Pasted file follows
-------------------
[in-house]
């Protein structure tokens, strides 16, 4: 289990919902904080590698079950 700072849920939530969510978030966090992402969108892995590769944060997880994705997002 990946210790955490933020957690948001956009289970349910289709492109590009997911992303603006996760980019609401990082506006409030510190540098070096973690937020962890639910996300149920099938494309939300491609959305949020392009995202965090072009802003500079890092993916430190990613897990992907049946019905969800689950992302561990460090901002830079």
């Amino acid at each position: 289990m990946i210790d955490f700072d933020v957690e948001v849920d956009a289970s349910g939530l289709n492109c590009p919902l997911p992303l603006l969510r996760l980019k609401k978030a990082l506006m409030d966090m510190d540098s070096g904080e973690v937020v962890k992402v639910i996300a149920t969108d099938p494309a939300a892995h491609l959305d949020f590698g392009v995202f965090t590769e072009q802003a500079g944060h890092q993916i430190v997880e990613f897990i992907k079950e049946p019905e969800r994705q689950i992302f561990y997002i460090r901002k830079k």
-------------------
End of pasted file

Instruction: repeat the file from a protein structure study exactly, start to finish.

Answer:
[in-house]
């Protein structure tokens, strides 16, 4: 289990919902904080590698079950 700072849920939530969510978030966090992402969108892995590769944060997880994705997002 990946210790955490933020957690948001956009289970349910289709492109590009997911992303603006996760980019609401990082506006409030510190540098070096973690937020962890639910996300149920099938494309939300491609959305949020392009995202965090072009802003500079890092993916430190990613897990992907049946019905969800689950992302561990460090901002830079």
């Amino acid at each position: 289990m990946i210790d955490f700072d933020v957690e948001v849920d956009a289970s349910g939530l289709n492109c590009p919902l997911p992303l603006l969510r996760l980019k609401k978030a990082l506006m409030d966090m510190d540098s070096g904080e973690v937020v962890k992402v639910i996300a149920t969108d099938p494309a939300a892995h491609l959305d949020f590698g392009v995202f965090t590769e072009q802003a500079g944060h890092q993916i430190v997880e990613f897990i992907k079950e049946p019905e969800r994705q689950i992302f561990y997002i460090r901002k830079k």